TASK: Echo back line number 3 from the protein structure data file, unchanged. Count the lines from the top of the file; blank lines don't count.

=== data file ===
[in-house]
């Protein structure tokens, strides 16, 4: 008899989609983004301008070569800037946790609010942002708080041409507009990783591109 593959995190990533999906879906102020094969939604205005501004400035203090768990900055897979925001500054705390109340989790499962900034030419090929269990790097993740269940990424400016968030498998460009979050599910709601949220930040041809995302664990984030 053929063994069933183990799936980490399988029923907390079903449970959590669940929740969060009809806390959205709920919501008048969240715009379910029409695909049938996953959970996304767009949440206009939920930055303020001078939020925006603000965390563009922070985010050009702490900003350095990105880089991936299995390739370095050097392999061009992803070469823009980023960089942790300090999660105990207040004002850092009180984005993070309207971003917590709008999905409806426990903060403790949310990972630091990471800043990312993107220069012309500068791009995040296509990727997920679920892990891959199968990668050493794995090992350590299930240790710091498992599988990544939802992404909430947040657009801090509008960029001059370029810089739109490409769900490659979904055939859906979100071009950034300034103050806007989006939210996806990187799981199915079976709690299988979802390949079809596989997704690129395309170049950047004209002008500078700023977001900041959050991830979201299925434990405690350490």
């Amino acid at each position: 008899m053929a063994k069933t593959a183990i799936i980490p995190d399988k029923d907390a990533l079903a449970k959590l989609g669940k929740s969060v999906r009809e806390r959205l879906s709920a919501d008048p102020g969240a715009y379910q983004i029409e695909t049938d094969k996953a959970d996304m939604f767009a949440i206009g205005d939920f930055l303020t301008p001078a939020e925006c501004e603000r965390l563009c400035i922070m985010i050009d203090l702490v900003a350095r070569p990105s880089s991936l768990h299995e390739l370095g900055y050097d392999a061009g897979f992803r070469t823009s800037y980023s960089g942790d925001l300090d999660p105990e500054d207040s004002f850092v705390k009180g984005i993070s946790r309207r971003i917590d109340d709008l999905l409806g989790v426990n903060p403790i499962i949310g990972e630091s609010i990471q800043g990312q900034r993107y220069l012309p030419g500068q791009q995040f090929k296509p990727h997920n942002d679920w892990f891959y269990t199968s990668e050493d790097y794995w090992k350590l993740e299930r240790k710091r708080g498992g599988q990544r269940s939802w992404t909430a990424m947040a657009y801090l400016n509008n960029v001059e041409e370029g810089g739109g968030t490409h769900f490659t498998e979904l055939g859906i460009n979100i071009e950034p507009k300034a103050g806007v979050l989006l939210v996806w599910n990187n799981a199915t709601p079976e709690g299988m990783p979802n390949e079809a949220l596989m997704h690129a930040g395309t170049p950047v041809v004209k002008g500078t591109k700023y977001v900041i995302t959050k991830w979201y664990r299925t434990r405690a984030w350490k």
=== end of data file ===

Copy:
């Amino acid at each position: 008899m053929a063994k069933t593959a183990i799936i980490p995190d399988k029923d907390a990533l079903a449970k959590l989609g669940k929740s969060v999906r009809e806390r959205l879906s709920a919501d008048p102020g969240a715009y379910q983004i029409e695909t049938d094969k996953a959970d996304m939604f767009a949440i206009g205005d939920f930055l303020t301008p001078a939020e925006c501004e603000r965390l563009c400035i922070m985010i050009d203090l702490v900003a350095r070569p990105s880089s991936l768990h299995e390739l370095g900055y050097d392999a061009g897979f992803r070469t823009s800037y980023s960089g942790d925001l300090d999660p105990e500054d207040s004002f850092v705390k009180g984005i993070s946790r309207r971003i917590d109340d709008l999905l409806g989790v426990n903060p403790i499962i949310g990972e630091s609010i990471q800043g990312q900034r993107y220069l012309p030419g500068q791009q995040f090929k296509p990727h997920n942002d679920w892990f891959y269990t199968s990668e050493d790097y794995w090992k350590l993740e299930r240790k710091r708080g498992g599988q990544r269940s939802w992404t909430a990424m947040a657009y801090l400016n509008n960029v001059e041409e370029g810089g739109g968030t490409h769900f490659t498998e979904l055939g859906i460009n979100i071009e950034p507009k300034a103050g806007v979050l989006l939210v996806w599910n990187n799981a199915t709601p079976e709690g299988m990783p979802n390949e079809a949220l596989m997704h690129a930040g395309t170049p950047v041809v004209k002008g500078t591109k700023y977001v900041i995302t959050k991830w979201y664990r299925t434990r405690a984030w350490k």